Enhancing young children’s early literacy achievement is a top priority in many countries. There is a considerable body of research demonstrating young children’s language development as a critical factor in reading and later academic success. Implementation of high quality literacy instruction has the potential to improve literacy outcomes for all children, especially those “at risk”. However, a significant challenge has been to implement instruction that will support children’s language for thinking and understanding, rather than narrowly focused instruction on easily quantified code-related skills. This article reviews some of the recent research on the value of interactive read-alouds as an avenue for enhancing early literacy learning for preschoolers. Although there is abundant evidence supporting the practice, there are a number of aspects that interact in dynamic ways to affect the efficacy of read-alouds. They include pedagogical knowledge, book selection, the quality of interactions around books, and developing vocabulary and inferential language skills. The way books are shared may open or close learning opportunities and possibilities to use language for an increasingly wider range of purposes. Skillful teachers can play a significant role in building, refining and extending literacy knowledge, skills and dispositions.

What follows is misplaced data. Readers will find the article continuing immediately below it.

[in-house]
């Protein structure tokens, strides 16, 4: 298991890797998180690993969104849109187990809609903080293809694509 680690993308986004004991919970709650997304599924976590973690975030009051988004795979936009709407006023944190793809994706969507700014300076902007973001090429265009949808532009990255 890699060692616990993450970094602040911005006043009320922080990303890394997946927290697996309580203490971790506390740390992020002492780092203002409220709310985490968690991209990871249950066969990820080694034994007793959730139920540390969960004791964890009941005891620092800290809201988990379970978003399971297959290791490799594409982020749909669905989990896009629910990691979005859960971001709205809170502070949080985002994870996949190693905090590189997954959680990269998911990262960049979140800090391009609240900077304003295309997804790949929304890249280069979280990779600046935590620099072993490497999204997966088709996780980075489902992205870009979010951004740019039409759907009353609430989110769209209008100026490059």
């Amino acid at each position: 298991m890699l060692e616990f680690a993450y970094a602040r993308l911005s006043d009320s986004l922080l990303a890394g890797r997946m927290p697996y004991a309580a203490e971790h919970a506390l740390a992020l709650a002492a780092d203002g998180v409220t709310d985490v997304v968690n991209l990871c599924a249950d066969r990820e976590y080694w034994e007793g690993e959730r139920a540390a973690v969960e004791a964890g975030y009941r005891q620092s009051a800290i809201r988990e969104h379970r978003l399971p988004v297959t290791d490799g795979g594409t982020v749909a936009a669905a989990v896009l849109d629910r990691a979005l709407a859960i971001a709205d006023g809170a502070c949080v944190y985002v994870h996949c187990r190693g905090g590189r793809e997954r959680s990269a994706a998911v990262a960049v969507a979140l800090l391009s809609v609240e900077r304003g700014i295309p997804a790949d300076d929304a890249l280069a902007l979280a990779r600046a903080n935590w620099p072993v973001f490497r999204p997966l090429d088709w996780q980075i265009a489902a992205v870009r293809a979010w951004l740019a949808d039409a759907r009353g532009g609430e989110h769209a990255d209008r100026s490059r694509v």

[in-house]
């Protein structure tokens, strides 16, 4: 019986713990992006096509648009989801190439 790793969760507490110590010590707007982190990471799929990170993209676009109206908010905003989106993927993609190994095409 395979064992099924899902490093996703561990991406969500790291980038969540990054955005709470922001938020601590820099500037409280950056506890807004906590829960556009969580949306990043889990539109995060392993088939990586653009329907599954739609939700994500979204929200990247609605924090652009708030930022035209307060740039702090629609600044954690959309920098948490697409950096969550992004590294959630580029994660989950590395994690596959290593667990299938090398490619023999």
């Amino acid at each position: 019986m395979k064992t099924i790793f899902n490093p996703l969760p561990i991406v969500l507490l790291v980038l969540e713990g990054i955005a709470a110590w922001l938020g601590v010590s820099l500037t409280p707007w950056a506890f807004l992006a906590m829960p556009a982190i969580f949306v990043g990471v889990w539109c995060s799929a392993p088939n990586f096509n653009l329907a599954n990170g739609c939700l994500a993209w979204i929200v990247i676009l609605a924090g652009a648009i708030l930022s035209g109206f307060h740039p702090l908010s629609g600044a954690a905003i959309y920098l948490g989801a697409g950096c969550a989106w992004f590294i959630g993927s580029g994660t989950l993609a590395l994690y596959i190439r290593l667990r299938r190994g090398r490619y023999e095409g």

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Lennox, S. Interactive Read-Alouds—An Avenue for Enhancing Children’s Language for Thinking and Understanding: A Review of Recent Research. Early Childhood Educ J 41, 381–389 (2013). https://doi.org/10.1007/s10643-013-0578-5
- Emergent literacy
- Early literacy development
- Comprehension and young children
- Early reading
- Reading to children
- Shared reading